Applying Biblical Principles to Our Epidemic of Sexual Misconduct
Let’s apply the basic principles I wrote about recently to our current crisis of sexual ethics…
A society which recognizes the Adamic responsibility to protect the woman would not have waited decades to deal with abuse of women. Powerful men like Clinton, Weinstein, Moore, etc. would have been dealt with much earlier. (I’m not interested in debating the list). Political allies would not have closed ranks around them automatically and attacked the victims. Gentlemanliness would have been required – especially in men of power – instead of being treated as a quaint sign of our puritan roots from which we had to emerge. The serpents would not have been allowed to slither rampant through the garden.
A society which recognizes the Biblical truth that ‘It is not good for the human man to be alone,’ would not have fallen into the warring camps of people who automatically believe the woman (because patriarchy) or automatically believe the man (because feminism). Wise people of both parties and genders would weigh the evidence carefully.
But in a gender-polarized society, there are no honest brokers left (or right), who are trusted to tell the truth. No one believes institutions and it’s largely the fault of those institutions that no one believes them.
The sexual revolution is just another version of the lie that the serpent told: ‘The rules are meant to keep you down’. But in reality the rules protected the woman in the garden (as she found out when they were discarded) and the rules of the sexual code protected women in our society (as they found out, when they were discarded). Now the twin pillars of modern progressivism are in a civil war with one another. The sexual revolution is being attacked by the victim-ideology.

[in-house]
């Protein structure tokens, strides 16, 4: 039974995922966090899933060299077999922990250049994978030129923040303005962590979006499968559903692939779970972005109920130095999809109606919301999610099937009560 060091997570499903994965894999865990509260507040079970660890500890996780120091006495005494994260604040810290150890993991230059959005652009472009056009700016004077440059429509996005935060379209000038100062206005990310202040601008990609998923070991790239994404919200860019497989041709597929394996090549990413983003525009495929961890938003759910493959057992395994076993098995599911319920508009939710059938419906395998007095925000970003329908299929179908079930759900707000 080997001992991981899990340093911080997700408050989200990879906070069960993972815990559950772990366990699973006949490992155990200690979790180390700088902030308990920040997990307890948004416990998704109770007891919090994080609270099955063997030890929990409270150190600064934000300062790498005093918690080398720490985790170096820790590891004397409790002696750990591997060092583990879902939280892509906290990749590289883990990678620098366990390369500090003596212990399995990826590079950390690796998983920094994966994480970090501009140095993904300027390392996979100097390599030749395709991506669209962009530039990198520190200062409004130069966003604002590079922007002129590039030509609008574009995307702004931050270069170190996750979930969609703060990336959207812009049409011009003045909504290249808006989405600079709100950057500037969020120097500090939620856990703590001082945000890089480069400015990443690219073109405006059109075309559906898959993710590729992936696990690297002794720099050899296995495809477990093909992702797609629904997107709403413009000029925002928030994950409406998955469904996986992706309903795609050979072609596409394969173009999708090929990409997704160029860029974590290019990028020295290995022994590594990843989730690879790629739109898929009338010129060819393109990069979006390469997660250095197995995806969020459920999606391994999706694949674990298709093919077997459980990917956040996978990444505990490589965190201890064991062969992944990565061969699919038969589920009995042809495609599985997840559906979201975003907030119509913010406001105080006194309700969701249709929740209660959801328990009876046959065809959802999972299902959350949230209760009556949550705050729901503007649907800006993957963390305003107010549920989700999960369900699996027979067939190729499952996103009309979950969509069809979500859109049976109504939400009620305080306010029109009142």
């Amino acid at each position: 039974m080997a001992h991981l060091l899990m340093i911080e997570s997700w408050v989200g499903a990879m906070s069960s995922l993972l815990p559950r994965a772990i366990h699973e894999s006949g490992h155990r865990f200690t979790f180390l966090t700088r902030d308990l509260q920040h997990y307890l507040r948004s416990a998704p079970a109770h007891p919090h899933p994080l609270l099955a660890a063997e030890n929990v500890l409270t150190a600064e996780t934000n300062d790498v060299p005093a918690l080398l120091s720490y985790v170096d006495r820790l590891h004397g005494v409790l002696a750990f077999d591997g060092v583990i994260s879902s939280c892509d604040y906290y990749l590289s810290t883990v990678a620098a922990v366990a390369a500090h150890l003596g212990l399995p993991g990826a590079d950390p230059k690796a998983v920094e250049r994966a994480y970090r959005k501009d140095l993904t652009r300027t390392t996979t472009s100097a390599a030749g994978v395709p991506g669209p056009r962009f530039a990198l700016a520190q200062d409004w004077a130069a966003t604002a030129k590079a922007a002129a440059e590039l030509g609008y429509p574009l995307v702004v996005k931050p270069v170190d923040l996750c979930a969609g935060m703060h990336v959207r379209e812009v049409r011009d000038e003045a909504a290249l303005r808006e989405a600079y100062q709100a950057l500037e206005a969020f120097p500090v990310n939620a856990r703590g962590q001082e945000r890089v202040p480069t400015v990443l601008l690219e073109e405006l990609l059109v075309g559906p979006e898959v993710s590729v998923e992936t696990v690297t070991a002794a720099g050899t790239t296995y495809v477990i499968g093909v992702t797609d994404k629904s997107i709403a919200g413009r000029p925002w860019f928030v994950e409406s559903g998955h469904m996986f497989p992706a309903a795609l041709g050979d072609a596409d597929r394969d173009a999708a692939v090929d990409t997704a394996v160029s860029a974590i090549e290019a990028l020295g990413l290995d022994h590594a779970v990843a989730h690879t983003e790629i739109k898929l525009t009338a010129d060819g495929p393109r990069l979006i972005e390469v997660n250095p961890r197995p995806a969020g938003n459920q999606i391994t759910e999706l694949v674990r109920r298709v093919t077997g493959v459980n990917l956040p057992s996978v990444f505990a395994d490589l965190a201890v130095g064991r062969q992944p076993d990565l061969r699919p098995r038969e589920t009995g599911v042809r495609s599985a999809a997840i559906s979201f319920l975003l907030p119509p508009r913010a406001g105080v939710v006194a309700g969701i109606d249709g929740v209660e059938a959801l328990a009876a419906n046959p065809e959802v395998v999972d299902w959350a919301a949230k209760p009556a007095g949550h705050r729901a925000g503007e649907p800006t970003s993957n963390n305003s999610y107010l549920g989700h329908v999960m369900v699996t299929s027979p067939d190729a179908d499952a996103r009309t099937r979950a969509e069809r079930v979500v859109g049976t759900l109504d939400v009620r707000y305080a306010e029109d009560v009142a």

My friends, this is what happens when ‘if it feels good, do it’ becomes the greatest commandment. Want to see what it looks like when you let it all hang out, it looks like Louis C.K.. It’s powerful men groping unwilling, or quasi-willing, or willing until it’s no longer advantageous young women.
Why are we so surprised that progressives who are ‘good on women’s rights’ are among the chief gropers? There is no contradiction in that at all. The progressivism and the groping are perfectly in sync: they are both part of the revolution against the moral code which protected young woman against powerful men. That’s what that code was for, for protection. Shredding it was for the purpose of removing that protection. The sexual liberation ideology did not come from poor women, it came from rich men. Vulnerable women were dragged along in its wake.
And sexual exploitation goes perfectly with a side of statism. It always has. In the Epic of Gilgamesh, the king was harassing the women of the city. The gods brought him a warrior companion to distract him. Kings had harems filled with concubines. When ancient Israel decided to embrace the prevalent statism of the ancient world God warned them that the state would tax their income and conscript their men (for war) and their ‘daughters’ would be taken to the king’s palace.